Chest examination showed decrease air entry on the right side and hyperresonance on percussion. However, chest X-ray confirmed large right-sided pneumothorax [Figure 2]a, which was treated initially with chest tube insertion, which showed continuous positive air leak. A chest computed tomography (CT) scan confirmed the above diagnosis of large pneumothorax with bilateral apical bullae and saccular ascending aortic aneurysm.
Figure 2: (a) Chest X-ray showed a large right-sided pneumothorax with chest tube. (b) Chest X-ray 1-day postoperative showed the large left-sided pneumothorax

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Due to the above findings, he had an emergency operation under general anesthesia, with one-lung ventilation using double-lumen tube, right thoracoscopy, apical bullectomy, and pleurodesis. Immediate postoperative recovery was uneventful; however, on the next day postsurgery, he started complaining of sudden onset of severe left-sided pleuritic chest pain and dyspnea. A chest X-ray showed a large left-sided pneumothorax [Figure 2]b, which was treated urgently by chest tube insertion. However, the next day, he underwent a similar procedure under general anesthesia and one-lung ventilation, left thoracoscopy, apical bullectomy, and pleurodesis.

Postoperatively, the recovery was uneventful. He was discharged home on day 4 postoperative with a complete expansion of both the lungs [Figure 3].
Figure 3: Chest X-ray postoperative showed complete expansion of both the lungs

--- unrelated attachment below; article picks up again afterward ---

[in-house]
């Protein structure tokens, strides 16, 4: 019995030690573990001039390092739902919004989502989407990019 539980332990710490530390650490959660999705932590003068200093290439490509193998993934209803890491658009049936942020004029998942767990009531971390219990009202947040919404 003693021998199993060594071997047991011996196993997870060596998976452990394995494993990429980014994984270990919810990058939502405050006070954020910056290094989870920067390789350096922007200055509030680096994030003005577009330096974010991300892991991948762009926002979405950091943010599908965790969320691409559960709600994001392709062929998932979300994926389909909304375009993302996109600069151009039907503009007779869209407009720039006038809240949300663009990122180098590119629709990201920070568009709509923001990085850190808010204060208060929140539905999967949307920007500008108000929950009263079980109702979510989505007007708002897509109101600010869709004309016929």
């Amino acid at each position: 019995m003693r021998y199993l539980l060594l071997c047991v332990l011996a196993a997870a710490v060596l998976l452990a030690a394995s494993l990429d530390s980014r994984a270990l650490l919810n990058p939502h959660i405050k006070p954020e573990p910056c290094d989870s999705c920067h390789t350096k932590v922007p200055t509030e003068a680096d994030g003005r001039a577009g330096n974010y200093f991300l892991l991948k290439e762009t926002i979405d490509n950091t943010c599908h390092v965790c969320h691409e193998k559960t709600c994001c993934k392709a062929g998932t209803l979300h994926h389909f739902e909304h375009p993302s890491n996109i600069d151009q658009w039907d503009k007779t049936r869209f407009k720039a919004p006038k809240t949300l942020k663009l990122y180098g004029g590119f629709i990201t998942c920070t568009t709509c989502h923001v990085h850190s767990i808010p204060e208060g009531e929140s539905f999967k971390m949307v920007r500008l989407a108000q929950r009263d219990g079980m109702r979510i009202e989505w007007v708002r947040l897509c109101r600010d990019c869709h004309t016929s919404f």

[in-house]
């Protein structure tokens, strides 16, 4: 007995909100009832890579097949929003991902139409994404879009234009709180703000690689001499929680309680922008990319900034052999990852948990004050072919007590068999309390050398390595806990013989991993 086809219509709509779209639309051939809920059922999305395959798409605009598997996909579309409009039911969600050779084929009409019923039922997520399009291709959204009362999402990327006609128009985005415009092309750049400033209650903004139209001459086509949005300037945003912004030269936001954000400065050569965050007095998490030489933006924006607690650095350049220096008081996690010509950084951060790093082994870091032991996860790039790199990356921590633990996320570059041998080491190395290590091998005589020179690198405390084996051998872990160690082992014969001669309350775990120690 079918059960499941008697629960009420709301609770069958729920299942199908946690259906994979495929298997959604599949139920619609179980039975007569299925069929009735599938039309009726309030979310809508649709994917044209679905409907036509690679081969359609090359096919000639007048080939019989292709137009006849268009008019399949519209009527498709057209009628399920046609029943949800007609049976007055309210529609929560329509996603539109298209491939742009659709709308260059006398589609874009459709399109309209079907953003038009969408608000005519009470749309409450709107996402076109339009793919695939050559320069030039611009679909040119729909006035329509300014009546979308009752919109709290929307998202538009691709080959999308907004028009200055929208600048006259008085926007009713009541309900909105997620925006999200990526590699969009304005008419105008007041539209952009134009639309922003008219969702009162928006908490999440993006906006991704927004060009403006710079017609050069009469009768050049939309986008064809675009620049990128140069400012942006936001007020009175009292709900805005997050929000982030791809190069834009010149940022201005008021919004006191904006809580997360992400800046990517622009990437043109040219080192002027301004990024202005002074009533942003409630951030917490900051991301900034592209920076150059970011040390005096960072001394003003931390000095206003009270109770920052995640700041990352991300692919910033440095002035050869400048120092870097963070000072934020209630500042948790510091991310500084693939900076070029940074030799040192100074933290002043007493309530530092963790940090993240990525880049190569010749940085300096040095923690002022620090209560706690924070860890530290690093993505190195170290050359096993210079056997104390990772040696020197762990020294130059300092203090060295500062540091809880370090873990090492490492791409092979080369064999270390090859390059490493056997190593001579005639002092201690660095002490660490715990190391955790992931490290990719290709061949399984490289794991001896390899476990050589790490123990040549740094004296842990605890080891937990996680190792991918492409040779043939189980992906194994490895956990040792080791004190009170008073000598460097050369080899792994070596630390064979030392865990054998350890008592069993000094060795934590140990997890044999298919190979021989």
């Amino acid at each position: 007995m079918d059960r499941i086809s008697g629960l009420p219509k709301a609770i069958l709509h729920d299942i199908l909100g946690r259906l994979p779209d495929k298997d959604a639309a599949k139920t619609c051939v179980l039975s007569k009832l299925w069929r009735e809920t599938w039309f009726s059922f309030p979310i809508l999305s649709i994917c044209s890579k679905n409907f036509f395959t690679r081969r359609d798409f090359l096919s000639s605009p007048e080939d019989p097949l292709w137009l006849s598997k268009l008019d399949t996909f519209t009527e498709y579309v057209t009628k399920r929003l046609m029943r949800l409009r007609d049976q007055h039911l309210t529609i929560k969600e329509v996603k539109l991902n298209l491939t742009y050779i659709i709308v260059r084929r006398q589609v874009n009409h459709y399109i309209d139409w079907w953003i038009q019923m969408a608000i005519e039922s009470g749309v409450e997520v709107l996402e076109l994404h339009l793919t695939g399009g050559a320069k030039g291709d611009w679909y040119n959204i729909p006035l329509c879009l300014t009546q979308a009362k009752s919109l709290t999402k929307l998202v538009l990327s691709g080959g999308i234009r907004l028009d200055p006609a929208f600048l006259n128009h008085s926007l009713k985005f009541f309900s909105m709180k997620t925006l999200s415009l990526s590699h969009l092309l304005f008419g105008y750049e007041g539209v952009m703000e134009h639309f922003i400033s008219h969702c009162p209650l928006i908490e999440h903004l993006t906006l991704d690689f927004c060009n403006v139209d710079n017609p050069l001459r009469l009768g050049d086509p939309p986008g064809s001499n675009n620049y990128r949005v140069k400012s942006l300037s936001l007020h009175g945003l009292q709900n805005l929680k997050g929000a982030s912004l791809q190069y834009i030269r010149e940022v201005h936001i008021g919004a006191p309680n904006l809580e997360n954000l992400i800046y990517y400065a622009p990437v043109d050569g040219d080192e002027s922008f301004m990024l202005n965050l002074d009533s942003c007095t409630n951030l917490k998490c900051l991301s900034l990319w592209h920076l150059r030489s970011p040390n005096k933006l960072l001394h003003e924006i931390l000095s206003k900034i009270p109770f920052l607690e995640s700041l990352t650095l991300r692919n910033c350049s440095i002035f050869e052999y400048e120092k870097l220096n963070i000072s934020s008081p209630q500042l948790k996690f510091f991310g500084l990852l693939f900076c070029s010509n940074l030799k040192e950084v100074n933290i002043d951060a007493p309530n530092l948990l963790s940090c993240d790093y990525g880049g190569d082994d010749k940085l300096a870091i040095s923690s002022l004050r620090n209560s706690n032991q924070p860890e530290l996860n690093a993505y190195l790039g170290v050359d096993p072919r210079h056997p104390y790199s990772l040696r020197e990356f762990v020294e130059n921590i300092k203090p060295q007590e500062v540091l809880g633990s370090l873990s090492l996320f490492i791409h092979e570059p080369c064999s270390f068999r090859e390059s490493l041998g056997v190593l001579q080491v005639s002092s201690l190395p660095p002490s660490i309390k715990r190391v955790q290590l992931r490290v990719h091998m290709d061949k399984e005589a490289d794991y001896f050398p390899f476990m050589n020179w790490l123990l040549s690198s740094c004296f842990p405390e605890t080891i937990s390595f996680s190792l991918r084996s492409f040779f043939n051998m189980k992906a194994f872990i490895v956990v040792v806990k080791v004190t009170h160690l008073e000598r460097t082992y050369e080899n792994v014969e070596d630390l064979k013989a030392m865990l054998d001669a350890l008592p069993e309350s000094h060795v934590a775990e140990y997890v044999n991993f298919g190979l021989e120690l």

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The histopathology report showed both the right and left lung apices consistent with emphysematous bullae and reactive chronic inflammation.

During his admission, echocardiogram showed moderate aortic root aneurysmal dilation 4 cm in diameter with moderate mitral and aortic valves regurgitation, which was also confirmed by CT scan chest [Figure 4]. Six months later, he was referred to cardiac center and he underwent aortic root surgery due to aneurysmal aortic root dilatation and regurgitation.
Figure 4: Computed tomography scan of the chest showed moderate aortic root aneurysmal dilation 4 cm in diameter

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   Discussion Top


CL is a rare connective tissue disease characterized by a loose, wrinkled, and inelastic skin. CL could be either congenital or acquired.[1] The congenital type of CL includes autosomal dominant, autosomal recessive Type 1, and autosomal recessive Type 2.[2] CL autosomal dominant was characterized by cardiac and pulmonary complication such as emphysema and aortic root dilatation, and usually, they have a normal life expectancy.[3] CL autosomal recessive Type 1 was associated with severe systemic complication, which includes severe aortic stenosis and infantile emphysema that has a poor prognosis.[4] CL autosomal recessive Type 2 was characterized by abnormal elastic skin, joint deformity, and delay development.[5] The acquired form of CL was characterized by premature aging with or without systemic involvement.[6] Nascimento et al. reported a case of a hereditary form of CL in a 33-month-old girl with unilateral pneumothorax and left inguinal hernia.[4] However, Genevieve et al. reported different presentations of fatal CL presented with severe emphysema complicated by lung infection, leading to patient death at the age of 10 months.[7]